Alaska Supreme Court upholds state rejection of anti-abortion initiative

Richard Mauer

The Alaska Supreme Court Friday unanimously upheld a lower court decision that a voter initiative banning all abortions could not appear on the Alaska ballot because it was unconstitutional.

The 4-0 ruling, with officially retired but still-working Justice Walter Carpeneti not participating, said the abortion initiative was properly turned away by Lt. Gov. Mead Treadwell after an opinion in January 2011 by the Attorney General's office that it was unconstitutional.

The initiative's prime sponsor, Clinton DesJarlais of Anchorage, filed suit in Anchorage Superior Court in February 2011 to overturn Treadwell's ruling. Superior Court Judge Patrick McKay sided with the state and threw out DesJarlais' claims as against the U.S. and Alaska constitutions.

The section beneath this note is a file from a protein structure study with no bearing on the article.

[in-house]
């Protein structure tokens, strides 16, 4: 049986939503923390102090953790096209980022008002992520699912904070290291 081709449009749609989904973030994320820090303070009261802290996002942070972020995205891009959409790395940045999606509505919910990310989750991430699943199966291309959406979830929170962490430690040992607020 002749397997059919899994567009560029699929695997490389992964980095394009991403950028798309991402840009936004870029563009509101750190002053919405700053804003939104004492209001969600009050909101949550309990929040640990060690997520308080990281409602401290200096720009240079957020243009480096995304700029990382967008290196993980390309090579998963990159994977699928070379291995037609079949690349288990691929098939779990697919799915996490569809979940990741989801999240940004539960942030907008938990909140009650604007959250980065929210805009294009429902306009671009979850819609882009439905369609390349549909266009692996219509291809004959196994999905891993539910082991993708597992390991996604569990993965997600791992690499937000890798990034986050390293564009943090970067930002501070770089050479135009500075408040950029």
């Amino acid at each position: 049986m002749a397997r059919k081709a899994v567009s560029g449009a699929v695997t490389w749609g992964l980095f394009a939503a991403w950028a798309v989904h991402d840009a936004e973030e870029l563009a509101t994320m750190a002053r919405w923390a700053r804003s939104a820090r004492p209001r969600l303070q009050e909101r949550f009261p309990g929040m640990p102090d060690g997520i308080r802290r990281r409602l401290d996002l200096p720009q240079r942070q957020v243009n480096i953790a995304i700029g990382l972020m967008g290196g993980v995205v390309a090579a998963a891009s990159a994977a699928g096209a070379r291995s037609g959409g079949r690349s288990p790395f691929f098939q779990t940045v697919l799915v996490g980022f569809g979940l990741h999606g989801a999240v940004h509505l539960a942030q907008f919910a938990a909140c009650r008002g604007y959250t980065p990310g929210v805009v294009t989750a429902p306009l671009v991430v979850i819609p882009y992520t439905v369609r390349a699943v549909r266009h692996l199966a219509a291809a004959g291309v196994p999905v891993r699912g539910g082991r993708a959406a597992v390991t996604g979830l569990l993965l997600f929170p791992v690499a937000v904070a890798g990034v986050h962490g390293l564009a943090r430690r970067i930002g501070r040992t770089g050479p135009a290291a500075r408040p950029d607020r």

DesJarlais, an unsuccessful independent candidate for state Senate in 2010 who represented himself before the Supreme Court, had sought to ban abortions from the moment of conception. In the case of a pregnancy that threatened a woman's life, the initiative called on a physician or emergency responder to decide between the mother and fetus based on what DesJarlais termed the "law of necessity."

In its ruling, the court cited the 2011 Attorney General's opinion that DesJarlais' initiative "is intended to extinguish a woman's constitutional right to privacy as recognized by the United State Supreme Court and the Alaska Supreme Court."

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